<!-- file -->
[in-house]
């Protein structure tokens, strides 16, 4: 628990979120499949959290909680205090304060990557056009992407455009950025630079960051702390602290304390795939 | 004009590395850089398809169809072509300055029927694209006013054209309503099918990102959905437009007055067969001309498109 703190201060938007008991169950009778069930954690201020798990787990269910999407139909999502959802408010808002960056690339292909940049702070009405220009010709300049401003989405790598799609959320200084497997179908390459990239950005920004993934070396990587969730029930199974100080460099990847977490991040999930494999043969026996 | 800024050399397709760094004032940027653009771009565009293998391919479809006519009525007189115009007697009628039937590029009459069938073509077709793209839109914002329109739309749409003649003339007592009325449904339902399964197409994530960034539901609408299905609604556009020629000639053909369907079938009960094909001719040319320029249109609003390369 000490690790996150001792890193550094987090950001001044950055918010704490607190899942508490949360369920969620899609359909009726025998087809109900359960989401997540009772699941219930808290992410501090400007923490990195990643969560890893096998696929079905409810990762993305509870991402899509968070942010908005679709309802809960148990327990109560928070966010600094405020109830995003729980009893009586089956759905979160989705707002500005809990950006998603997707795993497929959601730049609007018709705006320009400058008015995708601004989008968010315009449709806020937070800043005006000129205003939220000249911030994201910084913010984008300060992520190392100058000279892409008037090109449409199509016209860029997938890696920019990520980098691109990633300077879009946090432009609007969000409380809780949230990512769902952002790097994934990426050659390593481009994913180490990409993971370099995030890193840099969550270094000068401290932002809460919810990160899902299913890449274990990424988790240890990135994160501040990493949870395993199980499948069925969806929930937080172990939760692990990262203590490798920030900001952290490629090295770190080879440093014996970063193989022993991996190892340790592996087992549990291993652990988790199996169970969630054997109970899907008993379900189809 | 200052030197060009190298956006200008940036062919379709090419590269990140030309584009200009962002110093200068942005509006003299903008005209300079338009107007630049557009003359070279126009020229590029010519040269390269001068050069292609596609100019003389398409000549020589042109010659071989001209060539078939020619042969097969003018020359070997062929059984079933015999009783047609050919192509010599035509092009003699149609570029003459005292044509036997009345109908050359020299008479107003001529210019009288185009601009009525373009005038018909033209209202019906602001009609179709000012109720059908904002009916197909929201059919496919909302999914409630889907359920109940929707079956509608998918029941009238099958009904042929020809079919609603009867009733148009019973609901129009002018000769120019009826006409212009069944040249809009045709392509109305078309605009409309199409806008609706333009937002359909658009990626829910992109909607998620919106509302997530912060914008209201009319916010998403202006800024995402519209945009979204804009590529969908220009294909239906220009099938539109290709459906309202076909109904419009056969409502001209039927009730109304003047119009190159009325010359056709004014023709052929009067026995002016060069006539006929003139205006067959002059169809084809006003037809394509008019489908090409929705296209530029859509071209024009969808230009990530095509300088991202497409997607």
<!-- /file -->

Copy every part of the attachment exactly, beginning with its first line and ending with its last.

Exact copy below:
[in-house]
């Protein structure tokens, strides 16, 4: 628990979120499949959290909680205090304060990557056009992407455009950025630079960051702390602290304390795939 | 004009590395850089398809169809072509300055029927694209006013054209309503099918990102959905437009007055067969001309498109 703190201060938007008991169950009778069930954690201020798990787990269910999407139909999502959802408010808002960056690339292909940049702070009405220009010709300049401003989405790598799609959320200084497997179908390459990239950005920004993934070396990587969730029930199974100080460099990847977490991040999930494999043969026996 | 800024050399397709760094004032940027653009771009565009293998391919479809006519009525007189115009007697009628039937590029009459069938073509077709793209839109914002329109739309749409003649003339007592009325449904339902399964197409994530960034539901609408299905609604556009020629000639053909369907079938009960094909001719040319320029249109609003390369 000490690790996150001792890193550094987090950001001044950055918010704490607190899942508490949360369920969620899609359909009726025998087809109900359960989401997540009772699941219930808290992410501090400007923490990195990643969560890893096998696929079905409810990762993305509870991402899509968070942010908005679709309802809960148990327990109560928070966010600094405020109830995003729980009893009586089956759905979160989705707002500005809990950006998603997707795993497929959601730049609007018709705006320009400058008015995708601004989008968010315009449709806020937070800043005006000129205003939220000249911030994201910084913010984008300060992520190392100058000279892409008037090109449409199509016209860029997938890696920019990520980098691109990633300077879009946090432009609007969000409380809780949230990512769902952002790097994934990426050659390593481009994913180490990409993971370099995030890193840099969550270094000068401290932002809460919810990160899902299913890449274990990424988790240890990135994160501040990493949870395993199980499948069925969806929930937080172990939760692990990262203590490798920030900001952290490629090295770190080879440093014996970063193989022993991996190892340790592996087992549990291993652990988790199996169970969630054997109970899907008993379900189809 | 200052030197060009190298956006200008940036062919379709090419590269990140030309584009200009962002110093200068942005509006003299903008005209300079338009107007630049557009003359070279126009020229590029010519040269390269001068050069292609596609100019003389398409000549020589042109010659071989001209060539078939020619042969097969003018020359070997062929059984079933015999009783047609050919192509010599035509092009003699149609570029003459005292044509036997009345109908050359020299008479107003001529210019009288185009601009009525373009005038018909033209209202019906602001009609179709000012109720059908904002009916197909929201059919496919909302999914409630889907359920109940929707079956509608998918029941009238099958009904042929020809079919609603009867009733148009019973609901129009002018000769120019009826006409212009069944040249809009045709392509109305078309605009409309199409806008609706333009937002359909658009990626829910992109909607998620919106509302997530912060914008209201009319916010998403202006800024995402519209945009979204804009590529969908220009294909239906220009099938539109290709459906309202076909109904419009056969409502001209039927009730109304003047119009190159009325010359056709004014023709052929009067026995002016060069006539006929003139205006067959002059169809084809006003037809394509008019489908090409929705296209530029859509071209024009969808230009990530095509300088991202497409997607």